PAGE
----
New U.S. ambassador hits ground ‘sprinting’ at U.N., stresses re-engagement

PUBLISHED: Thu, 25 Feb 2021 20:59:15 GMT

By Michelle Nichols

UNITED NATIONS, Feb 25 (Reuters) – U.S. Ambassador to the United Nations Linda Thomas-Greenfield hit “the ground sprinting” as she arrived in New York on Thursday, just days before the United States takes over the presidency of the U.N. Security Council.

During her Senate confirmation hearing earlier this month, Thomas-Greenfield stressed the importance of U.S. re-engagement with the 193-member world body in order to challenge efforts by China to “drive an authoritarian agenda.”

Beijing has been pushing for greater global influence in a challenge to traditional U.S. leadership. Former President Donald Trump pulled the United States back from international organizations as part of his “America First” policies.

“We’re clear eyed about the difficult work that needs to be done from elevating human rights to reforming the U.N. itself, to addressing conflicts, old and new around the world,” Thomas-Greenfield said on Thursday.

“We look forward to engaging our allies and our partners to get it done,” she told reporters after presenting her credentials to U.N. Secretary-General Antonio Guterres.

Thomas-Greenfield is a 35-year veteran of the U.S. Foreign Service who served on four continents, most notably in Africa.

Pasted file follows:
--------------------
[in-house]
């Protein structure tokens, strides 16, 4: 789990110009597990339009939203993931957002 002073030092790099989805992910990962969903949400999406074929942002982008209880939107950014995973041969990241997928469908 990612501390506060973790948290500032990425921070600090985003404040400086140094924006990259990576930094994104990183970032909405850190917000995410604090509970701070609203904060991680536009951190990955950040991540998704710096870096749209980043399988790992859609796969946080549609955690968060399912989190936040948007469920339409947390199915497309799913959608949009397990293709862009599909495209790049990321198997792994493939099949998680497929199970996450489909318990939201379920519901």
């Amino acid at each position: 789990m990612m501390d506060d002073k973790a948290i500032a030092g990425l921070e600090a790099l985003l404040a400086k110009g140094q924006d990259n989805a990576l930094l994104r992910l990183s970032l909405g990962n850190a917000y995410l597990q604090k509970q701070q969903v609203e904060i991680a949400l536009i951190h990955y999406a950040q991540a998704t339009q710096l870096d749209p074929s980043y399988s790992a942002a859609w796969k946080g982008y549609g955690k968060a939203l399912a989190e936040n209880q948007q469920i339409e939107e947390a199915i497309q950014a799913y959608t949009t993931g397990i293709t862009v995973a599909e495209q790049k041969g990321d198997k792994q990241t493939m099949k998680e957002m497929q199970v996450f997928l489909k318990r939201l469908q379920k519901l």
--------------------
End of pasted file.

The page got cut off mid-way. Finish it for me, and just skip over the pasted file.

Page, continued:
She joins counterparts with decades of experience in diplomacy from Britain, France, China and Russia which, along with the United States, make up the Security Council’s five permanent veto-wielding members.

The United States will take over the monthly rotating presidency of the 15-member Security Council for March.

“I’ve not only hit the ground running, I’m actually hitting the ground sprinting,” Thomas-Greenfield joked.

Trump was critical of the United Nations and wary of the value of multilateralism. He announced plans to quit the World Health Organization, and pulled out of the U.N. Human Rights Council, the U.N. cultural agency UNESCO, a global climate change accord and the Iran nuclear deal.

President Joe Biden, who took office in January, rescinded the U.S. decision to withdraw from the WHO and returned the United States to the climate agreement.

“Multilateralism is back and diplomacy is back and America is back and we’re ready to get to work,” Thomas-Greenfield. (Reporting by Michelle Nichols; editing by Grant McCool)

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